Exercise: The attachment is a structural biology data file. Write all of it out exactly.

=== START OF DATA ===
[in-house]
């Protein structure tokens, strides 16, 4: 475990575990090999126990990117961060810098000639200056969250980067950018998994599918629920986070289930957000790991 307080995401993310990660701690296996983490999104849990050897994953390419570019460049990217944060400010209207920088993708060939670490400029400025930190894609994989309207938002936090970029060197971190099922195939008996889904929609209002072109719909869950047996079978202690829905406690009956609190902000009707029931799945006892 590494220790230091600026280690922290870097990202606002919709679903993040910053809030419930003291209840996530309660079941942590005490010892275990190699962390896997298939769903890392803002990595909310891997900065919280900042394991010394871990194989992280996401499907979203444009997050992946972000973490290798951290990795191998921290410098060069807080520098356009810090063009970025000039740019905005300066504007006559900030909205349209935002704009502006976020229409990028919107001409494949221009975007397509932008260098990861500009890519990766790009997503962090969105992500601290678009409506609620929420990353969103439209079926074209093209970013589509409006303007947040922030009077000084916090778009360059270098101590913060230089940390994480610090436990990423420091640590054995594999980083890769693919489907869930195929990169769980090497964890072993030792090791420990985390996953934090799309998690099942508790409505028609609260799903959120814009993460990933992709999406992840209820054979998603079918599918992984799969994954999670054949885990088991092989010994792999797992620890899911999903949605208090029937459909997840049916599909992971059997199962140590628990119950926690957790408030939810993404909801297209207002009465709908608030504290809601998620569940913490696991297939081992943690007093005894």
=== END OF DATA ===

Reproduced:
[in-house]
């Protein structure tokens, strides 16, 4: 475990575990090999126990990117961060810098000639200056969250980067950018998994599918629920986070289930957000790991 307080995401993310990660701690296996983490999104849990050897994953390419570019460049990217944060400010209207920088993708060939670490400029400025930190894609994989309207938002936090970029060197971190099922195939008996889904929609209002072109719909869950047996079978202690829905406690009956609190902000009707029931799945006892 590494220790230091600026280690922290870097990202606002919709679903993040910053809030419930003291209840996530309660079941942590005490010892275990190699962390896997298939769903890392803002990595909310891997900065919280900042394991010394871990194989992280996401499907979203444009997050992946972000973490290798951290990795191998921290410098060069807080520098356009810090063009970025000039740019905005300066504007006559900030909205349209935002704009502006976020229409990028919107001409494949221009975007397509932008260098990861500009890519990766790009997503962090969105992500601290678009409506609620929420990353969103439209079926074209093209970013589509409006303007947040922030009077000084916090778009360059270098101590913060230089940390994480610090436990990423420091640590054995594999980083890769693919489907869930195929990169769980090497964890072993030792090791420990985390996953934090799309998690099942508790409505028609609260799903959120814009993460990933992709999406992840209820054979998603079918599918992984799969994954999670054949885990088991092989010994792999797992620890899911999903949605208090029937459909997840049916599909992971059997199962140590628990119950926690957790408030939810993404909801297209207002009465709908608030504290809601998620569940913490696991297939081992943690007093005894």